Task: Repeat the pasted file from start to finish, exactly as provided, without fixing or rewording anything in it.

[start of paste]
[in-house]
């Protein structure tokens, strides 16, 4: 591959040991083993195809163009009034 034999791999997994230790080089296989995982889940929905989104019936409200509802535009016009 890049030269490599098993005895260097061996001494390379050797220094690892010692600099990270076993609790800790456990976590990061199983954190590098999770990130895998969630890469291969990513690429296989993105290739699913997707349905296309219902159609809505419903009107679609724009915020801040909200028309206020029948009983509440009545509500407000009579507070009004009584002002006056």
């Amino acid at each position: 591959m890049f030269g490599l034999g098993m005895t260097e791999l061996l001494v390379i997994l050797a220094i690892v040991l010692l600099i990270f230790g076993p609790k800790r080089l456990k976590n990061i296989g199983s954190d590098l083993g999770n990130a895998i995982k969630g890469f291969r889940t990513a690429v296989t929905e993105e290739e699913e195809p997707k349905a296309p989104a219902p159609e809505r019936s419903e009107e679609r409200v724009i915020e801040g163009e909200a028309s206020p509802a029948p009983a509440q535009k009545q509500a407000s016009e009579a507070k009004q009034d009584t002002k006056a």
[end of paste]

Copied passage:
[in-house]
């Protein structure tokens, strides 16, 4: 591959040991083993195809163009009034 034999791999997994230790080089296989995982889940929905989104019936409200509802535009016009 890049030269490599098993005895260097061996001494390379050797220094690892010692600099990270076993609790800790456990976590990061199983954190590098999770990130895998969630890469291969990513690429296989993105290739699913997707349905296309219902159609809505419903009107679609724009915020801040909200028309206020029948009983509440009545509500407000009579507070009004009584002002006056």
């Amino acid at each position: 591959m890049f030269g490599l034999g098993m005895t260097e791999l061996l001494v390379i997994l050797a220094i690892v040991l010692l600099i990270f230790g076993p609790k800790r080089l456990k976590n990061i296989g199983s954190d590098l083993g999770n990130a895998i995982k969630g890469f291969r889940t990513a690429v296989t929905e993105e290739e699913e195809p997707k349905a296309p989104a219902p159609e809505r019936s419903e009107e679609r409200v724009i915020e801040g163009e909200a028309s206020p509802a029948p009983a509440q535009k009545q509500a407000s016009e009579a507070k009004q009034d009584t002002k006056a």